By Katrina Marland

John Muir and Theodore Roosevelt in Yosemite National Park
John Muir (right) with Theodore Roosevelt (left) atop Glacier Point in Yosemite National Park (Photo credit: Library of Congress)

The conservation movement has been fortunate enough to have a number of truly wonderful figures over the years. Few of these people, however, are as recognizable a name as John Muir. This man was a naturalist, a writer, an adventurer and above all an advocate for wilderness. His work was so influential that many call him the “Father of National Parks.”

This Saturday is John Muir’s birthday — he was born April 21, 1838. So we’re taking a moment today to look just a few of the many places we still enjoy today, thanks to his work.

Yosemite National Park
In many ways, Muir was far ahead of his time in recognizing both cause — his theory of glaciation in the Sierra turned the theories of the day on their ears — and effect in the natural world. He strongly believed that one of the greatest threats to his beloved Yosemite was the continued spread of livestock. Though the area was owned by the state, the public used it as their own without concern for the forests or grasslands; sheep, goats and cows were permitted to graze across the region. Through a series of articles in the magazine Century, Muir advocated strongly that the lands be protected and never turned into grazing pastures. His writings eventually led to the 1890 act of Congress that created Yosemite National Park.

Mount Rainier National Park
At age 50, John Muir’s travels led him to Washington’s Mount Rainier. Along with several companions, Muir climbed the 14,410 feet to the mountain’s peak in what was only the fifth recorded ascent. He wrote about his experience in Ascent of Mount Rainier, which helped to bring the location into the public eye, and he became a strong advocate for the region, wanting to protect the area’s forests, meadows, glaciers and, of course, the mountain itself from development of any kind. On March 2, 1899, Mount Ranier National Park officially became the fifth national park in the U.S.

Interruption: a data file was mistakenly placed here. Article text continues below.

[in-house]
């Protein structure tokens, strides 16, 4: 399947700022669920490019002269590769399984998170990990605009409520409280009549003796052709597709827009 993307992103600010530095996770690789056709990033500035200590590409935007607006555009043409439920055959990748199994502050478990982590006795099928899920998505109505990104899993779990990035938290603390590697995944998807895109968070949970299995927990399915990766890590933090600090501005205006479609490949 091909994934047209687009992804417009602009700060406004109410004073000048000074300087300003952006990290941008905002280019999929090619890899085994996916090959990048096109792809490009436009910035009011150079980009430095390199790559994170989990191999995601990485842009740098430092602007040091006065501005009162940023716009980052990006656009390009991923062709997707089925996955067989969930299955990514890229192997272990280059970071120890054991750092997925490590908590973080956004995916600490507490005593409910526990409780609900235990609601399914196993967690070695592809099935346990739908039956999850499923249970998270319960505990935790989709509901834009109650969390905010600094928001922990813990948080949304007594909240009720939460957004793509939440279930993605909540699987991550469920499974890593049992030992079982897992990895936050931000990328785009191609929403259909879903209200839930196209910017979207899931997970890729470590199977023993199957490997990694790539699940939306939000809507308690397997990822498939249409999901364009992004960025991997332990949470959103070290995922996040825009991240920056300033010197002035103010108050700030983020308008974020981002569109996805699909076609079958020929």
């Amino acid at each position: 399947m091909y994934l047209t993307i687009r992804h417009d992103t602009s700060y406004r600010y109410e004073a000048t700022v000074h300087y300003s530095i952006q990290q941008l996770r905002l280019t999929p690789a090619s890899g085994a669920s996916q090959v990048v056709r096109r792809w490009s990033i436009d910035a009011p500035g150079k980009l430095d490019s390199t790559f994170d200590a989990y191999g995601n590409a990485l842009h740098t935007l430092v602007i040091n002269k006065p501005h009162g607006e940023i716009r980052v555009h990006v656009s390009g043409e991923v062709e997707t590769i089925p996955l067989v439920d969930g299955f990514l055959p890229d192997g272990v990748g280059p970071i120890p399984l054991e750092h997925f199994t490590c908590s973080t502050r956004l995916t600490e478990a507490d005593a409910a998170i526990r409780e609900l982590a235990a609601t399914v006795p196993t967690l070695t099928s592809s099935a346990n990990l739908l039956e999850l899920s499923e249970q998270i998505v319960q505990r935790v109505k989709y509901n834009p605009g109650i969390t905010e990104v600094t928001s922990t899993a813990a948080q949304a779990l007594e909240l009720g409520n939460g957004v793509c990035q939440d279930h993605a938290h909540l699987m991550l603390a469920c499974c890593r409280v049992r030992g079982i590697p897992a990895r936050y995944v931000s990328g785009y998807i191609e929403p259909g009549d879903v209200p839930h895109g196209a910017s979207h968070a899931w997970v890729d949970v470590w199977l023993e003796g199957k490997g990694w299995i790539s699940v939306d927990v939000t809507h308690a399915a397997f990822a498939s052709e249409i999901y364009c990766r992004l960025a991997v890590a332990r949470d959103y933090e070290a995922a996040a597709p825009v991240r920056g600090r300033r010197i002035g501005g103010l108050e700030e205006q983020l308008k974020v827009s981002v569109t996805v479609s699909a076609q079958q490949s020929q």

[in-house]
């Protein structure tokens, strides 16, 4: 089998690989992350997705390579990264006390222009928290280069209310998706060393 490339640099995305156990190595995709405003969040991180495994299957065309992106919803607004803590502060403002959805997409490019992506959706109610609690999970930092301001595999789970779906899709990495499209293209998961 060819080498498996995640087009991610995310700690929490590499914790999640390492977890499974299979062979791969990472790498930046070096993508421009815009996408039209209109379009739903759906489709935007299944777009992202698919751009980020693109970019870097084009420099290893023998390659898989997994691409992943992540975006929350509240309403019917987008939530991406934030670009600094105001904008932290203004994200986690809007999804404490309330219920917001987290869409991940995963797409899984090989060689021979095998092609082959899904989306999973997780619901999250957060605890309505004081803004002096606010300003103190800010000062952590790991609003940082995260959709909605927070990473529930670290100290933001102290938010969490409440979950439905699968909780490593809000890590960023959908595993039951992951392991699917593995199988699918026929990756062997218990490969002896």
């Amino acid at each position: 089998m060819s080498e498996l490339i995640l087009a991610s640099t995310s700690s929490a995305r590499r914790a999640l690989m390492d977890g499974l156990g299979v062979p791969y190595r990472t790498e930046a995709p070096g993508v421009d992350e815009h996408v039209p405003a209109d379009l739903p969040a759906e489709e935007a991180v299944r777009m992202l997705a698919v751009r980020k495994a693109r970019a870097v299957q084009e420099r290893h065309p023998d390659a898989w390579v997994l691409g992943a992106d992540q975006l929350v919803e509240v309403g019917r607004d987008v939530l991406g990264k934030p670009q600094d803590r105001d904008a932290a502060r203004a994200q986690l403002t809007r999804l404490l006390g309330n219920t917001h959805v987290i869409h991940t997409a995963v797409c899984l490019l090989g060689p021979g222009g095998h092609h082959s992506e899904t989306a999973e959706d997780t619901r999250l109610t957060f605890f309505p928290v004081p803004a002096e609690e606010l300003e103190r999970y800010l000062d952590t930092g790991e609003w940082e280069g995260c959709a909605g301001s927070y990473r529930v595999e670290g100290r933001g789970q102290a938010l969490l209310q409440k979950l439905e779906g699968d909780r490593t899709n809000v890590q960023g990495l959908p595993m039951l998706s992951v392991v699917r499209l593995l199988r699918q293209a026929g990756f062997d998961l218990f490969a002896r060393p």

Sequoia National Park
This park is home to some of the most impressive trees one could ever hope to see, including the long-standing big tree national champion “General Sherman,” a giant sequoia and one of the largest living trees in the world. Muir walked through these groves of giant sequoias and thought them to be among the most fascinating of ecosystems — certainly worth whatever protection humans could afford them. He was a strong voice in preserving the area known today as the Sequoia and Kings Canyon National Park.

John Muir in the Sierra Nevada
John Muir in the Sierra Nevada mountains

In his decades of working to protect natural places, one of Muir’s greatest and most valuable attributes was his eloquence, which poured through in every book, article, or letter he ever wrote. From his words alone, people could see the beauty of places they had never been and were willing to take up the cause. So it seems only right to leave you with words from Muir himself:

“Any fool can destroy trees. They cannot run away; and if they could, they would still be destroyed — chased and hunted down as long as fun or a dollar could be got out of their bark hides. … It took more than three thousand years to make some of the trees in these Western woods — trees that are still standing in perfect strength and beauty, waving and singing in the mighty forests of the Sierra. Through all the wonderful, eventful centuries God has cared for these trees, saved them from drought, disease, avalanches, and a thousand straining, leveling tempests and floods; but he cannot save them from fools — only Uncle Sam can do that.”
~John Muir, “The American Forests,” Our National Parks, 1901